This rule from the Financial Conduct Authority (FCA) also means banks cannot charge customers more for unarranged overdrafts than for arranged overdrafts.

Watch out for the new overdraft interest charges that, in some cases, have soared since this rule was proposed. It is always worth checking all emails, texts and letters from your bank as these may have vital updates on new charges.

If you have an arranged or unarranged overdraft and are worried about the interest rates, it would be a good idea to talk to the bank and ask for help – here is a guide from Money Saving Expert on how to do this.

Spending targets to stretch your loan

One of the best ways to solve any worries and reduce the stress with money is to take a few minutes to set up a termly spending target. All you will need is a basic list of income and outgoings over the term.

Please take a look at this video – a quick money maximising way to create a speedy spending target by our very own Edge Hill University students.

Any spending targets can be used as a guide to pin point and solve any issues even if you are short of cash. Some weeks you may spend over the target but in other weeks you may spend less. The key is to keep an eye on the target and see if you need to adapt your income, reduce your spending or seek help.

Budget planners

If you wish to plan your money by the term, try our very own budgeting sheets designed by Edge Hill students. Feel free to download and change it as you wish.

Budgeting apps

You can download these handy apps on your phone to keep track of your spending on the go.

Helpful budgeting websites

Student discounts

Being a student means you can take advantage of generous student discounts both online and in store. Many of these offers are also available to students studying on an apprenticeship programme. The links below take you to some of the most popular discounts and deals and it’s always good to ask if student discounts are available, whether you’re eating out, shopping, or getting a haircut.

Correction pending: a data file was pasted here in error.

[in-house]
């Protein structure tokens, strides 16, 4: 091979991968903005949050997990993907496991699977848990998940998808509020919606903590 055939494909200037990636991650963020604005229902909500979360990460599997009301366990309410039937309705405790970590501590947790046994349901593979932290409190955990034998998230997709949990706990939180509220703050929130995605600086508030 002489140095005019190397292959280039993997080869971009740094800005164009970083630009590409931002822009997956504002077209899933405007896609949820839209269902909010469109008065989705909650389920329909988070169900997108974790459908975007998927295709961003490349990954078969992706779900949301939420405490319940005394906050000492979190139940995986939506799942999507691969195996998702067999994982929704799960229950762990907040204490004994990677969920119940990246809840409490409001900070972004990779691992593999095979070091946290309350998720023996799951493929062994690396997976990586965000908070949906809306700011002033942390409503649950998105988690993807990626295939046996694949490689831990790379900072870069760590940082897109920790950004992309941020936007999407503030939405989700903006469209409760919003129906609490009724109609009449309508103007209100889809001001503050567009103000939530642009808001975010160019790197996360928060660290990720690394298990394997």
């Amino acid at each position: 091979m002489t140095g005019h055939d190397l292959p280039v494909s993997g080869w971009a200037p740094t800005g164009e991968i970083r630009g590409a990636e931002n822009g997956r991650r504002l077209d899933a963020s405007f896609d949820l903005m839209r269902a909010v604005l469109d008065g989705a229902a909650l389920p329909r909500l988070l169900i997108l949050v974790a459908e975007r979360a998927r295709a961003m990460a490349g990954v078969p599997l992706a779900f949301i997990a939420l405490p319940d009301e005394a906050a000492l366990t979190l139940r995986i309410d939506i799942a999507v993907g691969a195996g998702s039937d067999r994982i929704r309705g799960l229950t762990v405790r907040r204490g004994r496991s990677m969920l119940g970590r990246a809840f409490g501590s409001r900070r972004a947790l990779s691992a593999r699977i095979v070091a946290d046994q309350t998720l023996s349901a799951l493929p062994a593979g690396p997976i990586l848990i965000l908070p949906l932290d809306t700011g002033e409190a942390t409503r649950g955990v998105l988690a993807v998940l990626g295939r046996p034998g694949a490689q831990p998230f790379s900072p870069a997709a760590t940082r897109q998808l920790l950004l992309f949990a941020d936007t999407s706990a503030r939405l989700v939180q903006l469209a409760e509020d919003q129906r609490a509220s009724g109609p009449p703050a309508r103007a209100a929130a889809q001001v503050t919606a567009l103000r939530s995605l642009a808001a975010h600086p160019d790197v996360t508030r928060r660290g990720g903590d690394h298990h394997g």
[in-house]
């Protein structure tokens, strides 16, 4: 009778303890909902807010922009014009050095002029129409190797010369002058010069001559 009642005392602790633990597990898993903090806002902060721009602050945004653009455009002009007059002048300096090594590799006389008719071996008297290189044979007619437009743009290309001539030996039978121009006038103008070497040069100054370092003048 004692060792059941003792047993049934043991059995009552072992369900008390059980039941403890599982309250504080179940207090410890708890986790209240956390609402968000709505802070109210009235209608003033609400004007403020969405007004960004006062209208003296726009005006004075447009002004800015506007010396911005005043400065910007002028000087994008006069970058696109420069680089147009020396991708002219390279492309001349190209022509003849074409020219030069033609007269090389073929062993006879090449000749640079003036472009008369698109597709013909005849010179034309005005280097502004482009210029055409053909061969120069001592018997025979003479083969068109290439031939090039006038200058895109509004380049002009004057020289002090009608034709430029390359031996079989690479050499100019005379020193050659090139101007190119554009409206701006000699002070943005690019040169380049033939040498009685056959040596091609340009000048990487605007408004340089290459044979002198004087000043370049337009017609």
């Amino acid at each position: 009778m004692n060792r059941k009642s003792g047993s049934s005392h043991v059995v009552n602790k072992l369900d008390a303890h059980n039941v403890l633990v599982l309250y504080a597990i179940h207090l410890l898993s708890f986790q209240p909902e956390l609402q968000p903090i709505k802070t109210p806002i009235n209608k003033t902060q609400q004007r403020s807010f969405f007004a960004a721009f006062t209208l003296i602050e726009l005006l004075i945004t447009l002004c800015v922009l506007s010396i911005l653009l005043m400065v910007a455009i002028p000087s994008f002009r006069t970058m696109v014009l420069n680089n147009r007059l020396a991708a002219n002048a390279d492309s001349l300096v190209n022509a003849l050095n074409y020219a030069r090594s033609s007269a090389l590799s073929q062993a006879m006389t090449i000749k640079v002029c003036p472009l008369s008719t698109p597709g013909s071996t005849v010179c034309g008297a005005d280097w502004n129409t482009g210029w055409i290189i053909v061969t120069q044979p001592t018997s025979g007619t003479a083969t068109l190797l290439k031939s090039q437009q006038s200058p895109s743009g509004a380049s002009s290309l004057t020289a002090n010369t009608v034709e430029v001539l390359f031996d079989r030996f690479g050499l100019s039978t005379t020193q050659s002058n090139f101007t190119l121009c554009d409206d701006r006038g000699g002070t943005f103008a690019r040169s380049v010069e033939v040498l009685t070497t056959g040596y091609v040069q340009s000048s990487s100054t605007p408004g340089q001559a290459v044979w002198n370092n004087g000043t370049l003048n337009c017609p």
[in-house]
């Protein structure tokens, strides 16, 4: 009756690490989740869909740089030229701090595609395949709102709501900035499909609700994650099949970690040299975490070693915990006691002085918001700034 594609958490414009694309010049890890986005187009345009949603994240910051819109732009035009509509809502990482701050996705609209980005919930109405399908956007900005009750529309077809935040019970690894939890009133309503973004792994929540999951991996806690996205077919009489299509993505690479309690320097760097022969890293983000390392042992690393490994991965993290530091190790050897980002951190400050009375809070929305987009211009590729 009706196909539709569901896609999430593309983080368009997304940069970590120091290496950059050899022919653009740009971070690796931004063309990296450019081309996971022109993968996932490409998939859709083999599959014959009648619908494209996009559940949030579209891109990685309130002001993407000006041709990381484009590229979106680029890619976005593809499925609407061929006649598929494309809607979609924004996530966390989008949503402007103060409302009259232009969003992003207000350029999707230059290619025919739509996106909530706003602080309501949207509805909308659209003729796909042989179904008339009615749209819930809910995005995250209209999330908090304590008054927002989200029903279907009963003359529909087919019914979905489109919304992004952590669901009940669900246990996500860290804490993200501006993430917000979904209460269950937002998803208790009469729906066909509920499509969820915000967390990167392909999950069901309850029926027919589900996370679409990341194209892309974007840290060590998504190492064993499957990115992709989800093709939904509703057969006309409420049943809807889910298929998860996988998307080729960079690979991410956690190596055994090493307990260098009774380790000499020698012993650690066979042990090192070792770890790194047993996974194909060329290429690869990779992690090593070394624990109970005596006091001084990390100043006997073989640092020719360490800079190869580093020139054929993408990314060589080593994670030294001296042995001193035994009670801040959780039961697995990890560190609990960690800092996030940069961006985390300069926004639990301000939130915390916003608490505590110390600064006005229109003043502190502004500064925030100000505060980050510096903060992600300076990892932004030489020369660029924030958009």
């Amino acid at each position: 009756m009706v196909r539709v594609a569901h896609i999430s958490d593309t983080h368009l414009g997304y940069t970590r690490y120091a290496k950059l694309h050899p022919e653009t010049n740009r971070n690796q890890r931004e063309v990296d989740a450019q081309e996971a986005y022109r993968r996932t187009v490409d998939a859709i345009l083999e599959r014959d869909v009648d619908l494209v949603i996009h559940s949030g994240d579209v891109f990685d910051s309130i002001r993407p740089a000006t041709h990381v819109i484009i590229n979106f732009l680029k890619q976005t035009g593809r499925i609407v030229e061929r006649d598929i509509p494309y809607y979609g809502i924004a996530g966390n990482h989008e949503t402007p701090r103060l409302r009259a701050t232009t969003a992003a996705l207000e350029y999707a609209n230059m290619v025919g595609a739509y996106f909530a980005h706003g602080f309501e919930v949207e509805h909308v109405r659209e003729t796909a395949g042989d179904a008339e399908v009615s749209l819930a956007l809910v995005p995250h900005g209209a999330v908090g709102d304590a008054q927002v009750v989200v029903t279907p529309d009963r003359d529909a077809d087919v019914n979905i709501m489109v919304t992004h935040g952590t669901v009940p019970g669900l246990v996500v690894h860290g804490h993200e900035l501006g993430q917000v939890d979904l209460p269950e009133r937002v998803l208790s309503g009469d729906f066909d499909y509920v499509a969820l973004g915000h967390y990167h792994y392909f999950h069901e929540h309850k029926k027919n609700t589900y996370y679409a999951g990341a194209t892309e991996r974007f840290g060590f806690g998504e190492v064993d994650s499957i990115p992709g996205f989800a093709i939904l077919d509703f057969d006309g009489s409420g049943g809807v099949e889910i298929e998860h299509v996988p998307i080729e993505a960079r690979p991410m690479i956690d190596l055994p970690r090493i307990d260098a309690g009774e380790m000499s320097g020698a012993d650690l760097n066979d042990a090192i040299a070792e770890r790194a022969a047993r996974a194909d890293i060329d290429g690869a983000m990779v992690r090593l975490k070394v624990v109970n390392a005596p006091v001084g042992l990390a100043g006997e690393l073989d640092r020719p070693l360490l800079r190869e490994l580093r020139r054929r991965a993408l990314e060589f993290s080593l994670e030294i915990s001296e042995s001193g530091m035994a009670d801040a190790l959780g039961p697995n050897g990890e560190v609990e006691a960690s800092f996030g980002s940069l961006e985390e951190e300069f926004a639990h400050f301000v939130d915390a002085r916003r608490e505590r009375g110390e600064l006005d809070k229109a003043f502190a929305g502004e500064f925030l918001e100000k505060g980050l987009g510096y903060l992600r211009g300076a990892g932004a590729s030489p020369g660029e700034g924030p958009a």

Course costs

  • Try looking for second-hand textbooks online if you’re struggling to locate your book in a library. Amazon and eBay are good places to start.
  • There are plenty of PCs around campus, especially in Catalyst, so you might not need to shell out on that expensive laptop.


If you’re unsure about taking the first steps into the kitchen, here are some websites that will make cooking a breeze.

  • Student Eats has a great YouTube channel with loads of quick, easy and tasty recipes, like the one below:
  • Student Cooking TV  has loads of recipes with step-by-step visual guides. Recipes are also categorised to make finding tonight’s perfect meal simple.
  • Feel like a takeaway but can’t afford it? Making your own version can be healthier for both you and your wallet. Have a look at BBC Good Food’s Takeaway Favourites for inspiration.
  • Want to know what’s cooking in other students’ kitchens? Take a look at Student Recipes  to see what’s been rated highly or to share your own ideas.

Reducing food costs

  • It’s a good idea to budget how much you can spend on food each week so you’re not living on tins of beans and used teabags by the end of the month.
  • Include treats in your budget, such as nights out and meals with friends. You don’t want to miss out on something fun because you’ve got no money left.
  • Save money on your snacks by buying multi-packs in advance rather than grabbing something on the go.
  • Bulk cooking is a great way to save money. Making big batches of your favourite meals and then freezing them into individual portions will save you both money and time when you come home hungry.
  • Why not do your shopping at the end of the day when lots of items are drastically reduced?
  • Don’t go shopping on an empty stomach.
  • Money Saving Expert has put together 33 tips and tricks to slash the cost of your shopping trip, including when to find reduced items and writing a meal plan.